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Press Releases :: January 26, 2011

Ranking Member Johnson Responds to the President's State of the Union Address

Washington, D.C.  January 26, 2011.  In response to President Obama’s State of the Union address, Ranking Member Eddie Bernice Johnson (D-TX), whose committee has jurisdiction over almost all non-defense federal research and development, issued the following statement:

“I applaud the President’s ongoing commitment to investments in innovation as a key to our nation’s competitiveness.  While we need to get serious about reducing our deficit, our nation’s long-term economic prosperity depends on the investments in research, technology, and education that we make now. One need only look at the benefits our nation has gained from past investments in such areas as energy, information technologies, environmental research, and our civil space and aeronautics programs to realize that these are investments with a guaranteed return—and we must not shrink from making them if we are to ensure a better future for our children.  In addition to supporting research, we must empower scientists, engineers, and entrepreneurs to turn R&D into new technologies, new businesses, and new jobs.  

“As the President mentioned, this is particularly true in the area of clean energy.  In order to support our energy independence and security, we must boost our commitment to clean energy research and the development of new clean energy technologies.  It is also critical that we continue to reinvent the way government fosters innovation and encourages growth in clean energy technologies through programs such as the Advanced Research Projects Agency - Energy (ARPA-E).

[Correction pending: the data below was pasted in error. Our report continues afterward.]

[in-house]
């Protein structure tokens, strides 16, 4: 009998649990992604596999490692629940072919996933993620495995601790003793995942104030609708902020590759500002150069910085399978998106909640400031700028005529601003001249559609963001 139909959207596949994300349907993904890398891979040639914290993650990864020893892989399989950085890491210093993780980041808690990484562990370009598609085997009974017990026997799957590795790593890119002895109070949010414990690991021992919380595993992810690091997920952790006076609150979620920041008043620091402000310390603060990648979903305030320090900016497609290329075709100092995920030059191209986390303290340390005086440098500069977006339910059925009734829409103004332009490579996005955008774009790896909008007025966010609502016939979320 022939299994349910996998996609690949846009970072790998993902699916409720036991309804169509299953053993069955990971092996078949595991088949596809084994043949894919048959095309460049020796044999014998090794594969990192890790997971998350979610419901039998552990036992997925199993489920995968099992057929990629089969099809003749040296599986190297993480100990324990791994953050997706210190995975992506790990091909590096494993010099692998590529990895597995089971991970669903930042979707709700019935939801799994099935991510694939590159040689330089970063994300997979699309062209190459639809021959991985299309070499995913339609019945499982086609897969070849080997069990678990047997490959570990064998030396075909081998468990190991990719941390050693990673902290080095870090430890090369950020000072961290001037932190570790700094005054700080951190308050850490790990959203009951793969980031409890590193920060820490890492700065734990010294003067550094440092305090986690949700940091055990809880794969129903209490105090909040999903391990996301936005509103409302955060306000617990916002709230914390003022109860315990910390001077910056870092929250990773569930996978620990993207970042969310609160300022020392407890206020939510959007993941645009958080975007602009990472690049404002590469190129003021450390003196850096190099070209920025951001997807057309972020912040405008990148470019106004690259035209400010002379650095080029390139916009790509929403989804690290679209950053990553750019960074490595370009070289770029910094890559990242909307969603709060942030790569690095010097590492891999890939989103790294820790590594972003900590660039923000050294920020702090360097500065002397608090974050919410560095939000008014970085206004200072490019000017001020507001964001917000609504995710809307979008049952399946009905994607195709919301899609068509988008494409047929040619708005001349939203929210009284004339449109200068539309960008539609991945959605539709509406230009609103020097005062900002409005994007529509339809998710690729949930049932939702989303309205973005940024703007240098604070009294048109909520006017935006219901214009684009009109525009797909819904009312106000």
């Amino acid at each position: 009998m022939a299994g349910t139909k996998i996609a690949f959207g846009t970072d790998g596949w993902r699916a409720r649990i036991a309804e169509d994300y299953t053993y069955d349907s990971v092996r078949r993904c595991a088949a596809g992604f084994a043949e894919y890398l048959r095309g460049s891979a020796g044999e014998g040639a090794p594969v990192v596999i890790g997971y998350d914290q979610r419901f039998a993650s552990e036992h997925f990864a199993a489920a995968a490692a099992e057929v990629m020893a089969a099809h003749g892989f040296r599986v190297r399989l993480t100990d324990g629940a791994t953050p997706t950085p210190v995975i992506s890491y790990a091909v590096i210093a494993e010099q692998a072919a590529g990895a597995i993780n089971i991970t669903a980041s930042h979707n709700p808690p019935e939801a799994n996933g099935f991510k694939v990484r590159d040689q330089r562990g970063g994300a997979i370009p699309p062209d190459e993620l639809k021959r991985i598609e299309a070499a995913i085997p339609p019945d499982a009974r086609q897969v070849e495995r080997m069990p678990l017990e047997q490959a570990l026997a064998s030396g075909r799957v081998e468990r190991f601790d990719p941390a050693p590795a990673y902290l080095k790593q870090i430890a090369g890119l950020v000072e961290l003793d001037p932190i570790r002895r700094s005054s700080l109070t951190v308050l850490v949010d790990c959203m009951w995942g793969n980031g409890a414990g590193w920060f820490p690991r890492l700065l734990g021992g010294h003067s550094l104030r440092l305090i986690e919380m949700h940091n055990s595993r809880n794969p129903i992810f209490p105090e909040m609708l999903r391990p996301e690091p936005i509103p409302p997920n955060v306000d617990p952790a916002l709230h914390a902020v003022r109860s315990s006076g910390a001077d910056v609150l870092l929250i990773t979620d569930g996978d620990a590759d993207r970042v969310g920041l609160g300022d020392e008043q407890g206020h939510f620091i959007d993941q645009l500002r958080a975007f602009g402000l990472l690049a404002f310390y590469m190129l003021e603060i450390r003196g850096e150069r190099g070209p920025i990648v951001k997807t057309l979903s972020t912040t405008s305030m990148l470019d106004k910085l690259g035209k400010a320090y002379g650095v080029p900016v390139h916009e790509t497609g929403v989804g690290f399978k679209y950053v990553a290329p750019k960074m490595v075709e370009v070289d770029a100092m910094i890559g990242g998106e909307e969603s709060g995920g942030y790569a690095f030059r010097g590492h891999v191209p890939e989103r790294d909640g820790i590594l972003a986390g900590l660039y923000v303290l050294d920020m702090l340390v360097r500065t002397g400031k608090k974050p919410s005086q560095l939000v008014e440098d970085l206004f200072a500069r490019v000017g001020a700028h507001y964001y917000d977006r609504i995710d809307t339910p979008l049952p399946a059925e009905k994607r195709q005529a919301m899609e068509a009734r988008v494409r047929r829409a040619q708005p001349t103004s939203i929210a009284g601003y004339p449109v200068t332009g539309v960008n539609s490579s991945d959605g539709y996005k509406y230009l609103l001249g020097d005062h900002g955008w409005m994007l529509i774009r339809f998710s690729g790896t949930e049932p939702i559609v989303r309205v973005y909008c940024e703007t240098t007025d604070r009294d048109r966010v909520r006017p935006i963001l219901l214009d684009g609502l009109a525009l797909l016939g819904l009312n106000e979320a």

“At the same time, we must invest in education, especially in science, technology, engineering and mathematics (STEM) education, to ensure that our children develop the skills necessary to compete for the jobs of the future.  Yesterday’s release of the 2009 National Assessment of Educational Progress (NAEP) science results was yet another sobering reminder of how much work there is still to do.  In 2005, and again in 2010, the National Academies called for the training of 10,000 new STEM teachers per year.  Last night, the President echoed that call.  This is a concrete, achievable goal.  Congress took the first step toward achieving this goal when we passed the bipartisan America COMPETES Act.  But we can’t stop there.

“As the President said, “We do big things”.  However we must work hard if we want to continue to do big things in this country and remain the most innovative and sustainable economy in the world.  I look forward to continuing work with the Administration and with my colleagues on the Science, Space, and Technology Committee to achieve our common goal of securing our global technological leadership and economic competitiveness.”

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